About Padstow

Padstow History

The first land grant in the Padstow area was given in 1819, however the first established homestead at Padstow Park was not established until the 1850’s.  In the 1880s Sydney property boom, there was speculation of a rail line from Sydenham to Liverpool cutting through the district. The large land grants were cut up into various farmlet estates, typically of 5 acres. However the line did not eventuate, and in 1897 there was less than half a dozen households settled. Through the early 1900s more settlers arrived and settled in the north of Padstow in Gow and Bryant Streets, where they had closer access to the Bankstown line which finally opened in 1909.

In 1913, the Padstow Park Progress Association was formed and members of this agitated for a line for the southern part of Bankstown. The railway from Tempe to East Hills was opened on 19 December 1931, however due to the Great Depression at that time and the following years of World War 2, the Padstow district was sparsely populated.  At the conclusion of the War and with many families enjoying a baby boom, there was a great need for new traditional quarter acre house and land for them, and over the next 30 years Padstow changed to predominantly residential.  By the mid-1990s however, many of these early post War builders had sadly passed away, or moved away to enjoy their retirement. This past 15 years has fuelled a new wave of settlers to Padstow whom are either enjoying the nice solid old homes built after the War, or taking advantage of the generous sized blocks of the time to either knock down and re-build, or to develop the site as a duplex to house two new families.


Padstow Today

Padstow today is so much more central and enjoys more amenities than anybody settling prior to 1963 – 50 years ago. There was no Salt Pan Creek Bridge to the St George district (opened 1963), no Alfords Point Bridge to Sutherland (opened 1973), no M5 (opened 1992), no railway extension to Glenfield (opened 1987), no Roselands and Centro Bankstown (opened 1965 and 1966), no Padstow TAFE (opened 1978).  In the past few years, the shopping centre has been refurbished and the modern red bus service now links Padstow directly to as far as Parramatta, Hurstville and Sutherland.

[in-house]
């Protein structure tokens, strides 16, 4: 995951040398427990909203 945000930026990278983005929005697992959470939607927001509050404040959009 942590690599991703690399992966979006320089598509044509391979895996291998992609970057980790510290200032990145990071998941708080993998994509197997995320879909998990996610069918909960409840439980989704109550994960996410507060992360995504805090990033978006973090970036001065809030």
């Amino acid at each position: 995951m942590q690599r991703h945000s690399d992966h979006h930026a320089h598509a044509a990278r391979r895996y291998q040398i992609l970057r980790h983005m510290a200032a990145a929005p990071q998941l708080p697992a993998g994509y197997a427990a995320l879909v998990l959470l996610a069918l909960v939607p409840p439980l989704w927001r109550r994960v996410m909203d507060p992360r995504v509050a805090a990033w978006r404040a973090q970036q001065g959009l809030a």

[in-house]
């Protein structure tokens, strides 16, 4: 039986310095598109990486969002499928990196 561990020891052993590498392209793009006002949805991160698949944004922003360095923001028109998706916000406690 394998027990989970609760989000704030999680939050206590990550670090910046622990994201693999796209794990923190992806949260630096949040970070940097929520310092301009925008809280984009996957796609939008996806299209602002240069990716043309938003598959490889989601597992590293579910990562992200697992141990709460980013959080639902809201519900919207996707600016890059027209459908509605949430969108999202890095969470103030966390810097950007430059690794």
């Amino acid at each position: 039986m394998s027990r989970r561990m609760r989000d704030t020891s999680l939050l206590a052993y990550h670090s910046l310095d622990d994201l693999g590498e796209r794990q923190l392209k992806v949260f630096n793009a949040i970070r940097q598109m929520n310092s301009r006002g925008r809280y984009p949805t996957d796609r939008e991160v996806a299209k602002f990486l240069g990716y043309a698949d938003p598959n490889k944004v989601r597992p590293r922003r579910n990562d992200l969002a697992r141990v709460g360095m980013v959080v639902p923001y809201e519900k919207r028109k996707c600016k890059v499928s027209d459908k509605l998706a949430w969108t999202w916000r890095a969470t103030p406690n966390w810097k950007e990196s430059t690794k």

The size of Padstow is approximately 5 square kilometres, and it has 12 parks covering nearly 5% of the total area.  The population of Padstow in 2006 was 11,712, and the predominant age group in Padstow is 40-49 years.  Households in Padstow are primarily couples with children and are likely to be repaying between $1200 – $1400 per month on mortgage repayments.  In 2006, 70.3% of the homes in Padstow were owner-occupied, and the current median sales price of houses in the area is $667,000.

One popular feature of Padstow is it being so central, with fantastic transport options.  The main shopping centre boasts a Post Office, Woolworths, TAB, major banks, chemists, butchers, a fruit and veg shop, seafood and take away shops, as well as several clothing, footwear, gift and homeware stores, two newsagents, two bakeries, a florist, doctors, dentists, a veterinary clinic, pathology centres, a chiropractor, physiotherapist, optometrist, hairdressers and beauticians, a tobacconist, book store, a bedding store, a travel agent, solicitors, a mortgage broker, an accountant, dry cleaners, a video shop, TV repair shop, computer repair shop, a coin shop, a gym, bottle shop, and several great cafes and restaurants, plus Padstow RSL Club and Padstow Park Hotel.  The Padstow area also boasts some great schools, several churches, the Georges River boardwalk nature walking tracks, plenty of local parks, Padstow Library, Padstow train station, as well as our office – Chambers Fleming Professionals Real Estate.

If you would like to know more about the Padstow area, please ask us about the ‘History of Padstow’ books by Andrew Molloy, exclusively sold in our office of Chambers Fleming Professionals Real Estate, here on the corner of Faraday and Howard Roads, Padstow.